6)  Allow spaces between strings 1 and 2 A frame search normally aims at returns consisting of several words, i.e. a phrase. However, it is equally possible to search for a word using a frame. For instance, if you wished to find all instances of negated adjectives in a text then you could enter a frame consisting of un and able and specify that intervening spaces are not allowed by removing the tick from the box for the current option. Such as search would return such tokens as unacceptable, unbearable, unthinkable, etc. You could also use an input file list for the beginning of such words. If you had a list with un, in, im, il and a second list with able, ible then you would also find indescribable, impossible, illegible,etc.

7)  Number of intervening items If you are preparing a two string search then this parameter is of relevance as it determines how much material can occur between the first and second string for the context to be registered as a successful find. You can furthermore specify whether the intervening items are words or characters. The latter would be significant if the search strings are intended to be part of a single word for a successful find to be returned.
   If this parameter is set to 0 then the left and right sections of the frame must be immediately adjacent. The maximum number of intervening items (characters or words) is 64.

8)  Amount of context returned When searching for strings, Corpus Presenter can return the context in which it occurred. You can determine how much of this is shown by specifying how many words to the right and left of the string are to be returned.

9)  Return whole sentence containing find This can be useful to see what sentences embody a structure which you might be searching for. Bear in mind that a sentence is defined as a syntactic structure which is bound by a sentence delimiter. You can determine the set of such delimiters by editing the appropriate input line on this level of Corpus Presenter.

10)  Delete returns from previous search Unless you wish to accumulate returns in a large composite list, you should select the current option. This will ensure that any previous list is deleted before starting a new search. However, if you wish to retain the returns from the previous search then tick the box here. This option only applies to Only applies to RTF Text File and Line List returns. Make sure you do not alter the manner in which returns are shown and you do not exit the advanced search level. You may, however, open the parameters window and change something, such as a string for the search, or choose a new input list.
  If you wish to, you can save returns in a single- or multi-line grid and reload at some later point.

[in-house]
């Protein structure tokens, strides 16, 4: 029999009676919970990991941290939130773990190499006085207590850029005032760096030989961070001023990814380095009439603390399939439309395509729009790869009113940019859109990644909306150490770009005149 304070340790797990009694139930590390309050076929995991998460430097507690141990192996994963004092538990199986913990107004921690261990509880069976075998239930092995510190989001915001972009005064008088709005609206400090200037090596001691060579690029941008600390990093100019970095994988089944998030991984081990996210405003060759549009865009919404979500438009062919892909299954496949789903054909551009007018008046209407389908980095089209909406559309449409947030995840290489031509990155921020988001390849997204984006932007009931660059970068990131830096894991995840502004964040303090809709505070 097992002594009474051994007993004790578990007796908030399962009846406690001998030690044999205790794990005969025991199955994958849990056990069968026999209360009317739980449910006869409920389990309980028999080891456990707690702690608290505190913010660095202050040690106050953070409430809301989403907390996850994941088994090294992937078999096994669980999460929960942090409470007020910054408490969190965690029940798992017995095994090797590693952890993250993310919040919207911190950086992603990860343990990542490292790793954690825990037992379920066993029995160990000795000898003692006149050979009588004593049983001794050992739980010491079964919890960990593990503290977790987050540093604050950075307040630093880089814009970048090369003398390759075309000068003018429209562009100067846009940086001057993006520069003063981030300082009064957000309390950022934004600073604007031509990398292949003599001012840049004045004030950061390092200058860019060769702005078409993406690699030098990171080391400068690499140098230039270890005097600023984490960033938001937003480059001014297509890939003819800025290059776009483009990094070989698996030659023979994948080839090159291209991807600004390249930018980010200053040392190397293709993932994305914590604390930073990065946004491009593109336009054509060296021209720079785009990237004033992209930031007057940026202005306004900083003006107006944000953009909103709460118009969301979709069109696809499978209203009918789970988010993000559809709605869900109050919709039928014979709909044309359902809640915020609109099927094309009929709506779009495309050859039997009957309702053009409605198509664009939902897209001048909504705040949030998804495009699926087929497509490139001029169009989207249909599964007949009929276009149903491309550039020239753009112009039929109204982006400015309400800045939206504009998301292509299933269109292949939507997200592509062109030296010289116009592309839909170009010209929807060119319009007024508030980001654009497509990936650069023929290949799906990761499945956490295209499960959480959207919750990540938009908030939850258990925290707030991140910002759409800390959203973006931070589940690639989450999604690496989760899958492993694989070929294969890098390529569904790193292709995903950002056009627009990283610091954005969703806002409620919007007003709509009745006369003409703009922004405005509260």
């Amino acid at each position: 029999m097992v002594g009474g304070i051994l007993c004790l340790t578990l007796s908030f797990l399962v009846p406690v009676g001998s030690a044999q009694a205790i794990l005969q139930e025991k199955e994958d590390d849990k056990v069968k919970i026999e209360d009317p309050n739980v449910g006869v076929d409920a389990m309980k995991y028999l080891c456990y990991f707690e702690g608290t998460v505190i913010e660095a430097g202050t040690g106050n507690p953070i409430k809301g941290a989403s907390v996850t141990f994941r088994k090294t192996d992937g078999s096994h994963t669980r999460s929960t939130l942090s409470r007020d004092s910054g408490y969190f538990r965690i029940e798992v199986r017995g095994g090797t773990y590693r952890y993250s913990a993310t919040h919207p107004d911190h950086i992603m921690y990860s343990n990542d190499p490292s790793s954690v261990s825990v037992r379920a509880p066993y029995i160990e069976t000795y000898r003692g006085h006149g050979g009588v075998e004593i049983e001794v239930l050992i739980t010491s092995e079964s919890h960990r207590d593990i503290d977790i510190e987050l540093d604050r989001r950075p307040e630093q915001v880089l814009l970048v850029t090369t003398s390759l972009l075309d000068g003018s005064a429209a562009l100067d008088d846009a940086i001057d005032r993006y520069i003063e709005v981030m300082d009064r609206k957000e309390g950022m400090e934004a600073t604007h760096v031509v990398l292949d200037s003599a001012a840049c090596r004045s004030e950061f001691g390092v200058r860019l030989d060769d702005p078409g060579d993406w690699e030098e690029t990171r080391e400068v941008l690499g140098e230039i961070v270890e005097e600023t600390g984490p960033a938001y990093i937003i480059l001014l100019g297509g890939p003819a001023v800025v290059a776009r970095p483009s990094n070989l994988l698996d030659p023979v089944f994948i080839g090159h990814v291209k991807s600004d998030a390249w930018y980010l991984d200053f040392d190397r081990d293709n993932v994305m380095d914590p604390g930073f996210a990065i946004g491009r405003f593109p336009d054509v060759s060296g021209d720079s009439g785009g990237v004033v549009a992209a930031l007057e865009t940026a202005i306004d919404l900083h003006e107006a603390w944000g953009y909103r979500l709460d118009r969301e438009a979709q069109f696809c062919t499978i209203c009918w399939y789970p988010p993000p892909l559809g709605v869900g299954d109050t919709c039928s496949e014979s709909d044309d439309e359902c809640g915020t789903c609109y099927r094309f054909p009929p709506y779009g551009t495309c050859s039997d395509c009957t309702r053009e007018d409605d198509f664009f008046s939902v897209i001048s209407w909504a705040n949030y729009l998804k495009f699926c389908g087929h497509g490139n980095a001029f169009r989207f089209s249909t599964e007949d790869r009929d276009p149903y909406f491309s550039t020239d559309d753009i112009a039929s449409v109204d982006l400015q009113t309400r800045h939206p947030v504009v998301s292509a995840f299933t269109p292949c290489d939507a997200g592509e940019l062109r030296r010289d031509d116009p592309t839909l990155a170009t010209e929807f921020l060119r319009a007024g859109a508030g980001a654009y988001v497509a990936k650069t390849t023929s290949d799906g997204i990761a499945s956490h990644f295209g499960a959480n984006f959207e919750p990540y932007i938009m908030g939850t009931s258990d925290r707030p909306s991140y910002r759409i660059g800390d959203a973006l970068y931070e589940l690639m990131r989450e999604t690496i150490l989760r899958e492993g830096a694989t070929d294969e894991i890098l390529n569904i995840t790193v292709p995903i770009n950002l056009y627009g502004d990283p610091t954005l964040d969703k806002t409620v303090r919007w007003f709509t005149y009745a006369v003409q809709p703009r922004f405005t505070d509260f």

11)  Find delimiters By default these consist of a left and right angular bracket. You can, however, enter any symbols you like which you feel might visually set off a search string in a return context.

12)  String position in word This is a simple parameter which determines whether the units used for a search operation are entire words or only sections or indeed whether this consideration is relevant at all for a search. Basically you can specify that a string is to be treated as an entire word, the beginning or end of a word or specify that it may occur anywhere in a word, i.e. that its status as part of a word is immaterial for the pending search.

Bear in mind that Corpus Presenter uses mechanical means for determining if a string is a word, i.e. it looks to see if the string is preceded by a tab stop or a blank or is the first item on a line and then checks to see if it is followed by a blank, tab, comma, full-stop, colon, semicolon or is the last item on a line. The set of word delimiters can be determined by the user editing the list provided in the relevant text box in the search parameters window. This list is stored to disk and re-read in later work sessions.
   The possibilities here can render a search, and hence the returns, more accurate. For instance, if you wished to search for the perfective construction of Irish English as in She’s after selling the car you could enter after as String1 and ing as String2 and specify that the position of the latter is at the end of a word. This would ensure that in a sentence like She’s after bringing the dog only the final ing is returned as a valid find for String 2.
   On the other hand you could choose the setting Beginning of word in a case like that discussed above under frame search. If you specified that do was only to be returned if found at the beginning of a word then cases would be registered like don’t which would allow for negated forms of do among your retrieval results.

13)  Intervening items The left and right of the frame can be separated by a specifiable number of intervening items (characters or words). If this is set to 0 then the left and right sections of the frame must be immediately adjacent. To allow simple adverbs in the above example you would set the type of intervening item to words and the number to 1. The maximum number of intervening items (characters or words) is 64.